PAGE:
“I didn’t ask him to do any of that. He did that on his own.

“I think the word was, before this year, that Kyle was fast but he couldn’t close, he couldn’t run a 500-mile race and be there at the end. He’s proven everybody wrong in that area.

“You know when a guy’s fast, he’s capable. But then I’ve witnessed him being so good at managing his tires and giving up a little bit in one part of the race to be better at the end, give up a little bit early in the run to be good at the end of the run. That takes a lot of patience. When you couple patience and understanding of what the tire and car can do, then you put that talent with it, you see the results this year.

“I’ve been amazed at how he can control a race. I say control it for himself, can feel the race along with Cliff telling him what’s going on.

“He doesn’t mind getting coached, either. You can hear Cliff telling him somebody is driving a car length deeper, backing off a car length before he is. He takes it and soaks it in. It’s been amazing.

“I can see why he’s won so many races, not just in our car but everything he gets in. He’s competitive, smart. He knows how to race. I mean, a lot of people might be fast, but they don’t know how to race. He knows how to race.”

As far as what makes him succeed so well, especially in the first year at HMS, Hendrick said that it’s due to how much Larson races and how much he can translate over from the dirt ranks to the Cup car.

“I think car control and racing on the dirt has helped him a lot. But he’s got tremendous confidence. He believes that he can drive anything, and he believes he can win in anything.

“That confidence builds a lot of — he just gets in a car ready to go. He doesn’t complain. But he also spends more time than people might know studying setups and studying the history of the races, digging into the information in our company just to see if he can get better or he can make the car better, wanting to help Cliff.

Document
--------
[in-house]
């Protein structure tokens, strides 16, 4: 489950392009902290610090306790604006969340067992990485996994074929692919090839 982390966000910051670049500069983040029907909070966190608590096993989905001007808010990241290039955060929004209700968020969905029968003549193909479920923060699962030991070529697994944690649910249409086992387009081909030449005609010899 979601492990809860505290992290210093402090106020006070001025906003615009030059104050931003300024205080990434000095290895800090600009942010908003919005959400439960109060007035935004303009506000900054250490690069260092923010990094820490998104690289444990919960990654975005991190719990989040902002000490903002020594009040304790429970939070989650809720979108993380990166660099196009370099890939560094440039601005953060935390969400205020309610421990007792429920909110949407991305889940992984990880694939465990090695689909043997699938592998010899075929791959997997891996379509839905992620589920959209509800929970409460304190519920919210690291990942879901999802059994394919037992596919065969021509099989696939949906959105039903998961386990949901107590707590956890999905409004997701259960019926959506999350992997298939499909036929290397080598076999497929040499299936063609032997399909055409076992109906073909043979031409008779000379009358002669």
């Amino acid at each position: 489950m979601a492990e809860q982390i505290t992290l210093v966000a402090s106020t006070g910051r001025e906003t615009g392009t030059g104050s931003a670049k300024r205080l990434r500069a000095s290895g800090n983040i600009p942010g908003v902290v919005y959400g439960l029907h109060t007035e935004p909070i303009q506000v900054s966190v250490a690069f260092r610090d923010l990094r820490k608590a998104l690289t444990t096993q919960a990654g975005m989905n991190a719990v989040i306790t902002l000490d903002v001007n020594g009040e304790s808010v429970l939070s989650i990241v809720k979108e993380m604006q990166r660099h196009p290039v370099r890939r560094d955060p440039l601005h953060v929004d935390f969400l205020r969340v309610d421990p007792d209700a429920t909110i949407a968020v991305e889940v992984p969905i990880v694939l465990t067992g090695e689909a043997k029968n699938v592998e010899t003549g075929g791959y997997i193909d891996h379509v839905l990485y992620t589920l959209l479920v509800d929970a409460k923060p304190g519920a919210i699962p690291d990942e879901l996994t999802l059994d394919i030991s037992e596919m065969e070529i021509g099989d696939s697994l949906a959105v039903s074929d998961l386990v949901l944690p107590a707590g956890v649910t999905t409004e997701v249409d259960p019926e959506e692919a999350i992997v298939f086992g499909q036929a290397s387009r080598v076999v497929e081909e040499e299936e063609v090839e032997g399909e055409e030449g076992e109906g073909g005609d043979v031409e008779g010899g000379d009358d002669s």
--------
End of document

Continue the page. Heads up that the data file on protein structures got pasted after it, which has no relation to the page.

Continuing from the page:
“But I think confidence, car control is just something that he’s just got a ton of.”

There’s a new car coming out next year though. Does that make the last two years all for not or can they take anything away from 2020 and 2021 and apply it to 2022 even if the racing may change. 

“Yeah, I think the momentum that the team has, I think the way they work together, can only be more beneficial in the new car. I mean, you still are going to have a lot to work with. Although most of the parts and pieces are handed to you, but still you have tire data, setups. There’s a lot that you have to make work.

“If you have four guys that are working together and four crew chiefs that are working together, you’re going to get there a lot faster.

“I’ve seen it with everything that we’ve done, whether it’s pit crews. We looked at our pit crews towards the end of the year. The 5 team had one of the best pit crews on pit road. There’s a lot of new guys and a lot of guys that were off of pit crews in our organization.

“I think just the chemistry, we’ll take that into the new year with the new car. I think if we execute exactly like we’re doing now, we should have really good results. I don’t know that we’ll win as many races, but we’ll be super competitive.”